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location Pittsburgh PA
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visits member for 3 years, 6 months
seen 12 hours ago

I'm an elected moderator on Mi Yodeya and The Workplace, and a pro-tempore mod here on Writers and on WorldBuilding. I'm pretty active on the SE network.

Professionally, I'm a technical writer who works with (and often helps design) programming interfaces. I've written programming guides, tutorials, reference applications (runnable examples), reference documentation (for Java, C++, C, SOAP, and REST APIs), and even a little user documentation. I'd love to see more technical-writing questions here on Writers!

A word of warning: if you are interested in the Biblical Hermeneutics site, I urge you to consider these words from a non-Christian who went down that path. They want people to help build their site (which they say is non-religious), but they allow Christian evangelism and presumption, quite a bit of it. Learn from another's mistake. See also: Working with idolaters, infidels, and the impious: can interfaith discourse work?


Feb
12
comment Using “he/she” instead of “it” for animals
I agree. The ambiguity of the situation (maybe a real bird, maybe not) calls for "it", as the latter would never be a "he". Even if you know it's a bird, "it" isn't wrong for a bird that you don't know anything about -- as opposed to, say, somebody's pet bird, Polly, whom you know to be a "she".
Feb
11
comment Capitalization of personal event names
On the other hand, if an event has central importance to a plot, even if it hasn't been given the name "officially" (whatever that means), it can sometimes be capitalized. For example, in the series of alternate-history books beginning with 1632, the unexplained event that caused the rip in the fabric of space-time is consistently referred to as the "Ring of Fire". In the case of an essay about a book called The Assault, I would look for capitalization patterns in that book and, if it's done there, do it in the essay.
Feb
9
revised Does excessive use of prepositions make writing unclear?
I think this is what you meant
Feb
7
comment Marking a chart that is not based on real data
@PraveshParekh it's worth checking for any guidelines the university has with respect to this. I'm pretty sure I've seen this in university tech reports and the like; I don't have any thesis-specific experience.
Feb
7
comment How to display URLs in a textbook?
Reviewing prior art can be helpful. It may not apply to your situation, but seeing how others have solved a problem might save you time and frustration.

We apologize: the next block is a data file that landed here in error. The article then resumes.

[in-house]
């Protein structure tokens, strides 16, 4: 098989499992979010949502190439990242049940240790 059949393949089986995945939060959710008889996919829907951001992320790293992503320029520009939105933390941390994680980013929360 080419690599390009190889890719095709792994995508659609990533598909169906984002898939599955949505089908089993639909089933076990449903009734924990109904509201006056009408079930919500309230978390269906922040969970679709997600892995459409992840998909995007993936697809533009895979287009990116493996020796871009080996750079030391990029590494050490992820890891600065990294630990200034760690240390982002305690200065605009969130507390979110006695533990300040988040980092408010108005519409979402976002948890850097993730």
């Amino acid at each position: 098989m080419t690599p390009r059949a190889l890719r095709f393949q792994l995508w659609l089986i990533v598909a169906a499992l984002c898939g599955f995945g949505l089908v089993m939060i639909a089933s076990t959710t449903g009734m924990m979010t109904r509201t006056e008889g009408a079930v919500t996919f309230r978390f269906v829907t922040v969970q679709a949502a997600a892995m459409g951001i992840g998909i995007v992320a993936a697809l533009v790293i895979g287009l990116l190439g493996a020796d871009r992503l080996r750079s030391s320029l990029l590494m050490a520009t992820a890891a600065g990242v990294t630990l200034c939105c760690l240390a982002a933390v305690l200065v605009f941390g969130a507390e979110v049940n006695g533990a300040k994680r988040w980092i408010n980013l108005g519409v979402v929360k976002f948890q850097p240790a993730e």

Feb
6
revised Marking a chart that is not based on real data
added link to example
Feb
6
answered Marking a chart that is not based on real data
Feb
6
comment How to display URLs in a textbook?
There might be style guides out there that address this. I assume those would count as "credible sources". (By the way, the bounty language is SE boilerplate; the bounty-giver didn't write those words.) The web has been broadly available for 20 years now; I would hope that there are industry standards (note plural :-) ) for how to deal with this problem.
Feb
6
comment How to reference a figure from text in a technical document
Are you following a particular style guide? If so, which one?
Feb
3
comment How to display URLs in a textbook?
Also, if you drop the "http://", then the first time you need to use "https://" you have a problem -- your URLs are either wrong or inconsistent in appearance. Don't confuse your readers like that.
Feb
3
comment How should I handle repeating parts in a technical description?
Can you say more about how the documentation will be used? You said a sales document but it sounds like you're writing instructions. Will your readers be trying to take actions based on the documentation, or is the purpose to give them information so they can decide whether to buy your product?
Feb
3
comment How should I handle repeating parts in a technical description?
This is how I would approach it as technical documentation, too. I'm not sure how the sales aspect figures in, though. We need to know more about how this will be used.
Jan
23
revised What is the best way to cite an anonymous writer?
removed promotional content (which, contrary to the claim, was not a reference for this information)
Jan
21
reviewed Approve suggested edit on tinyURL seen as risky by readers?
Jan
16
asked How can we make compiling release notes less chaotic?
Jan
16
answered What are the tool choices for producing technical documentation in PDF and web site ready HTML?
Jan
15
comment Is there a great manual for technical and scientific writing?
This seems quite broad to me. There isn't just one book that will tell you everything you need to know about scientific and academic writing, just like there isn't one that will tell you everything you need to know about writing fiction. I recommend asking more-specific questions (what do you want to know from that book you seek?), which we'll be better able to help you with.
Jan
15
comment Can Google Docs be used for technical product documentation?
@Mr.ShinyandNew安宇 yeah, it would be getting a little afield of the question -- hence my decision to comment, not suggest an edit. :-)
Jan
15
comment What non-WYSIWYG, non-proprietary alternatives to (La)TeX exist for the humanities, journalism, and other non-technical disciplines?
It was the back-and-forth about Microsoft and what is or isn't good/evil/proprietary/intelligent/capitalistic/etc. I kept the comments that contained helpful info (see the first two).
Jan
14
comment Can Google Docs be used for technical product documentation?
Seconded re using your version-control system. This also means that when you branch or tag the code for specific releases, patches, or other efforts, your docs will go alongside the code, helping to keep it clear to all what goes with what.